The labyrinth is a vehicle for the inner journey. Here you can read about:
- The history of the labyrinth
- The Sacred Walk
- Walking the Labyrinth
- Sevenfold Spiral
- Equal Sided Cross
- Tudor Rose
- The Single Quartz
For thousands of years labyrinths have been used by many cultures all over the world, from Ancient Egypt to China, from Ancient Rome to Peru in the Americas. A comparatively modern labyrinth set in the floor of Chartres Cathedral is perhaps the most famous.
Labyrinths come in all shapes and sizes. Most Native American labyrinths appear to contain seven spirals; the Hopi in particular produced a labyrinth design symbolic of the coiled serpent, representative of the Mother of created life. All labyrinths seem to have been designed to help guide the walker on a path of inner expansion and growth.
The Sacred Walk
The labyrinth is intended to enlighten and inspire, to be a place for moving meditation; to engage the intuitive mind rather than the thinking mind. It is not a maze that is designed to confuse, but a place to engage in a mindful and sacred walk.
Walking the Labyrinth
It may be walked as a meditation, as a tool for spiritual guidance, healing and prayer. There is no special way to walk the labyrinth. It may be as a deeply spiritual journey to the center of one’s being, or simply a peaceful contemplative walk. It may take a few minutes, or hours. Walking the labyrinth brings an opportunity to slow down, to move peacefully and find that still place within. So that you may not disturb other walkers we ask that you honor the silence while on the labyrinth and in the immediate area.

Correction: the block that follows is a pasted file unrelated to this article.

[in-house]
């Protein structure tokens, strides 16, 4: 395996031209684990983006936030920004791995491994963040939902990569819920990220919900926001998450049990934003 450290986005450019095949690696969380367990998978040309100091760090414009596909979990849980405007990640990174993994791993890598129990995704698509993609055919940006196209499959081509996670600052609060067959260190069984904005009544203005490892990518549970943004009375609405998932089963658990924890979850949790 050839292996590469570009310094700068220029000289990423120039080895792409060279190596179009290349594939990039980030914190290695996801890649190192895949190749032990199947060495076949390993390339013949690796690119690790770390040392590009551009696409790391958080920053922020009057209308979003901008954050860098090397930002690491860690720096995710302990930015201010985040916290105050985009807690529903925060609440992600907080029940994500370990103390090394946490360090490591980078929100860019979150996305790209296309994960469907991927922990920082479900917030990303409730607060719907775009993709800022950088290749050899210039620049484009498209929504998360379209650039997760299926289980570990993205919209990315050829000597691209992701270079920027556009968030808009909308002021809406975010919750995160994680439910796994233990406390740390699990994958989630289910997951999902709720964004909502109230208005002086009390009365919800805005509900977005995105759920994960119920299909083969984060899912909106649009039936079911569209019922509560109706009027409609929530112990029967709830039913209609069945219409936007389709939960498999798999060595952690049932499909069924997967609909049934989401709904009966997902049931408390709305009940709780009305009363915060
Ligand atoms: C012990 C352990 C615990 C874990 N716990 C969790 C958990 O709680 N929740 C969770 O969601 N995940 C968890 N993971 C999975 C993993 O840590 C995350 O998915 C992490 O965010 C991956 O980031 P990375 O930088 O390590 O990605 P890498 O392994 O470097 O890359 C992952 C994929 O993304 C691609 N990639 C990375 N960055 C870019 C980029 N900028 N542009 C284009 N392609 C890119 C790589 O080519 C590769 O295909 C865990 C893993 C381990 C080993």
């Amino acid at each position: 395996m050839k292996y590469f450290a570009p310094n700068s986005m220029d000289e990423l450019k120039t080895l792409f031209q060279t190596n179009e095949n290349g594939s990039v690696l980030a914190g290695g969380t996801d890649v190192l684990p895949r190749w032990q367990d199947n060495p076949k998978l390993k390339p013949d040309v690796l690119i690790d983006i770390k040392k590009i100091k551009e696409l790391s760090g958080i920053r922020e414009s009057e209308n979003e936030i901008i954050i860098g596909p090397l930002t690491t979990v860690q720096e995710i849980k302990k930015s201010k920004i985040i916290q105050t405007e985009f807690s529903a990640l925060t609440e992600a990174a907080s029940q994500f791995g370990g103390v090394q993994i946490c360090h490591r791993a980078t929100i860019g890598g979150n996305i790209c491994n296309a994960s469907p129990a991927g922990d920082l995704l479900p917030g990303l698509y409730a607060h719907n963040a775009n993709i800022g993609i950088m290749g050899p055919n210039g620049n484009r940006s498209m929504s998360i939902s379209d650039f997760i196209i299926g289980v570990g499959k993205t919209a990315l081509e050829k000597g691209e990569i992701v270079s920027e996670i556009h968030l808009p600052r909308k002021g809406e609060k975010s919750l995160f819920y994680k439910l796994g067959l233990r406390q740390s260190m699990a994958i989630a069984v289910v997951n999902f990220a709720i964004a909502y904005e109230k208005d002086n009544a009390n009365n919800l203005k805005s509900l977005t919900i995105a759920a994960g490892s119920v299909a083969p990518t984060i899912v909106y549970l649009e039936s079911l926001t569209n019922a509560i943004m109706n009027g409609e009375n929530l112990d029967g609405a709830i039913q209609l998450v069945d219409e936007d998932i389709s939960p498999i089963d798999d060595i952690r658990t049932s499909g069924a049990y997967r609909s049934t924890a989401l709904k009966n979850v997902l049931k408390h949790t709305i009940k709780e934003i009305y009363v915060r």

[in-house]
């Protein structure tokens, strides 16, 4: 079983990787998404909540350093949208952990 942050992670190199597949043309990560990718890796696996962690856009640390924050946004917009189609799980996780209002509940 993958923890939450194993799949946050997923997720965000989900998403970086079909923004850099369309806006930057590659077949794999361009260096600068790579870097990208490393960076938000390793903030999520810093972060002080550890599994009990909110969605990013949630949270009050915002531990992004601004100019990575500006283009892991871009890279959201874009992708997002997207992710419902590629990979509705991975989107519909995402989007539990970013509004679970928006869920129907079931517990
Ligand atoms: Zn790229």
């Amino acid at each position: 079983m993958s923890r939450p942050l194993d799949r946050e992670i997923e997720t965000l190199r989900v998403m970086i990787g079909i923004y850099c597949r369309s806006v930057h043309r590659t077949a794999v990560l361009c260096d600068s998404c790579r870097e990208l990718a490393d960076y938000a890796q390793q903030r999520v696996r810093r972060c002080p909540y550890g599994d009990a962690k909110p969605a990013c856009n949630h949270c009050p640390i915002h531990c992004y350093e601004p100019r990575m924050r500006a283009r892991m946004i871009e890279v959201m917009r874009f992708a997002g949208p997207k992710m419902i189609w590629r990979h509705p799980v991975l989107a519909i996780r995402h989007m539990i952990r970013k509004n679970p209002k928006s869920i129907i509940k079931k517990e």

The labyrinth here at Saint John’s Retreat Center is a sevenfold spiral, seven being a significant sacred number. Each spiral may be related to the seven rays of evolution, the seven windows of the soul, and the seven degrees of man’s spiritual unfoldment – and so on.
The Equal Sided Cross
The seven spirals are intersected by the equal sided cross, which pre-dates Christianity and stands for eternal truth. The cross within the circle has an astrological significance, it represents the earth. In the Native American tradition it indicates the four directions. In some schools of thought the cross is a symbol of man’s body that is built of the four elements, earth, air, fire and water. These elements are represented by the stones around the central fire pit; rose feldspar is used to represent the earth, white marble – the air, obsidian – fire, and the slate represents the water element.
The Tudor Rose
A Tudor Rose design is embossed on the cover of the fire pit in the center of the labyrinth. The rose has a profound spiritual significance. It is seen as the symbol of love, but more deeply it may be seen as the symbol of the perfected soul.
A Single Quartz
In the center beneath ground level is a single quartz crystal. Just as a watch keeps time with its quartz movement, similarly the energy of our labyrinth is moved by the quartz crystal.
Come, join us, begin . . . your own Journey